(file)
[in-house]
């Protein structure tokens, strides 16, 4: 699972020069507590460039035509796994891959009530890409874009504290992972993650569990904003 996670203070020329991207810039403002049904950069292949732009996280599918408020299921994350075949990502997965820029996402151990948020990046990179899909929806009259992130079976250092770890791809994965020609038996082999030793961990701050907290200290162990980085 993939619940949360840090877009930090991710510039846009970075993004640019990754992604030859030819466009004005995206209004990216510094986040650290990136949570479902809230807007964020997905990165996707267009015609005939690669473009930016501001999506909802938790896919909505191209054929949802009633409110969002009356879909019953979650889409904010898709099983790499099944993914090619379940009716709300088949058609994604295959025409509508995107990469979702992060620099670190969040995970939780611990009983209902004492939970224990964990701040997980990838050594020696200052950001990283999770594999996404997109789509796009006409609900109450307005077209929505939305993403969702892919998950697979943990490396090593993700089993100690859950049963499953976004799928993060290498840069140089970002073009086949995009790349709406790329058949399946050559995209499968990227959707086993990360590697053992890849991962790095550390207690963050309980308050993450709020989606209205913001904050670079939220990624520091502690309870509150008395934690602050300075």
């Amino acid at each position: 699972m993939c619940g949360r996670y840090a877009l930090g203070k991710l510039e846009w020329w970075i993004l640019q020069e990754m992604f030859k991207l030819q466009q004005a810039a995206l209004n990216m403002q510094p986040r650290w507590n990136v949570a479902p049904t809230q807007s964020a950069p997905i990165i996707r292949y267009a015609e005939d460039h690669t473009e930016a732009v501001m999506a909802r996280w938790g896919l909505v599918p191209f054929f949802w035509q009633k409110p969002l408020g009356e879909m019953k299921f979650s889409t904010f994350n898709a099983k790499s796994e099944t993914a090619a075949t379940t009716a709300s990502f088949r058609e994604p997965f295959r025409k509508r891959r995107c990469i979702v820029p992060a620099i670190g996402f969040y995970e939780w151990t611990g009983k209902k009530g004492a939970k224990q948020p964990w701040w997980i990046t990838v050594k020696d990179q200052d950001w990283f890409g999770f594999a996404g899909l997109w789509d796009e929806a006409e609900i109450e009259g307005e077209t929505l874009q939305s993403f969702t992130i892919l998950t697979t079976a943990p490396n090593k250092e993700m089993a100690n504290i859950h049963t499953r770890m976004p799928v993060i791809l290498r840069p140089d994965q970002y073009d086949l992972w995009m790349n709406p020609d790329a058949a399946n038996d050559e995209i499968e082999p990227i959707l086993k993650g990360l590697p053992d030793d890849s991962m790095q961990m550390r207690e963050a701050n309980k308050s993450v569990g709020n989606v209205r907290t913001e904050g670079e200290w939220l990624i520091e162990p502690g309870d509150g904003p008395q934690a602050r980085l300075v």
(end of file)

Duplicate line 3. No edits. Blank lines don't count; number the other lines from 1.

């Amino acid at each position: 699972m993939c619940g949360r996670y840090a877009l930090g203070k991710l510039e846009w020329w970075i993004l640019q020069e990754m992604f030859k991207l030819q466009q004005a810039a995206l209004n990216m403002q510094p986040r650290w507590n990136v949570a479902p049904t809230q807007s964020a950069p997905i990165i996707r292949y267009a015609e005939d460039h690669t473009e930016a732009v501001m999506a909802r996280w938790g896919l909505v599918p191209f054929f949802w035509q009633k409110p969002l408020g009356e879909m019953k299921f979650s889409t904010f994350n898709a099983k790499s796994e099944t993914a090619a075949t379940t009716a709300s990502f088949r058609e994604p997965f295959r025409k509508r891959r995107c990469i979702v820029p992060a620099i670190g996402f969040y995970e939780w151990t611990g009983k209902k009530g004492a939970k224990q948020p964990w701040w997980i990046t990838v050594k020696d990179q200052d950001w990283f890409g999770f594999a996404g899909l997109w789509d796009e929806a006409e609900i109450e009259g307005e077209t929505l874009q939305s993403f969702t992130i892919l998950t697979t079976a943990p490396n090593k250092e993700m089993a100690n504290i859950h049963t499953r770890m976004p799928v993060i791809l290498r840069p140089d994965q970002y073009d086949l992972w995009m790349n709406p020609d790329a058949a399946n038996d050559e995209i499968e082999p990227i959707l086993k993650g990360l590697p053992d030793d890849s991962m790095q961990m550390r207690e963050a701050n309980k308050s993450v569990g709020n989606v209205r907290t913001e904050g670079e200290w939220l990624i520091e162990p502690g309870d509150g904003p008395q934690a602050r980085l300075v």